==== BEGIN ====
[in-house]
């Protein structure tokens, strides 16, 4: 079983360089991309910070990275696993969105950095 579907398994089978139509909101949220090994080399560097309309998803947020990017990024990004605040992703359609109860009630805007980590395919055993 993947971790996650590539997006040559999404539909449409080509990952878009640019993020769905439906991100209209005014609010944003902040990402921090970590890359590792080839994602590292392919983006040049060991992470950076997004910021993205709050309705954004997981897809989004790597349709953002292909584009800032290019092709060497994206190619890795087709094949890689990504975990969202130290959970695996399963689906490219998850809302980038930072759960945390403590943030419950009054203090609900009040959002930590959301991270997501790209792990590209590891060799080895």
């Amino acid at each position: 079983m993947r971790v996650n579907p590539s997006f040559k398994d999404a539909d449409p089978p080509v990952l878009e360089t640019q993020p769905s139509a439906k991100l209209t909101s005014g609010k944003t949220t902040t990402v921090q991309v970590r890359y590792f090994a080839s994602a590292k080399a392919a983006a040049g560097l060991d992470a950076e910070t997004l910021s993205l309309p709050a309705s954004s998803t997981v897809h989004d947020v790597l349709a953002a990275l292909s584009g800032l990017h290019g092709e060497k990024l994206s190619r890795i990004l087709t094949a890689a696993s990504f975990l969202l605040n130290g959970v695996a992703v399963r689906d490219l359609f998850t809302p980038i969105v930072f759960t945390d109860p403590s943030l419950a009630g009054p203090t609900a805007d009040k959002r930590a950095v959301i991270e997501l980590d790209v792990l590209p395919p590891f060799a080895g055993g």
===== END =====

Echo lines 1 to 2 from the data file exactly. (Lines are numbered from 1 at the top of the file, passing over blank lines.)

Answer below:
[in-house]
């Protein structure tokens, strides 16, 4: 079983360089991309910070990275696993969105950095 579907398994089978139509909101949220090994080399560097309309998803947020990017990024990004605040992703359609109860009630805007980590395919055993 993947971790996650590539997006040559999404539909449409080509990952878009640019993020769905439906991100209209005014609010944003902040990402921090970590890359590792080839994602590292392919983006040049060991992470950076997004910021993205709050309705954004997981897809989004790597349709953002292909584009800032290019092709060497994206190619890795087709094949890689990504975990969202130290959970695996399963689906490219998850809302980038930072759960945390403590943030419950009054203090609900009040959002930590959301991270997501790209792990590209590891060799080895």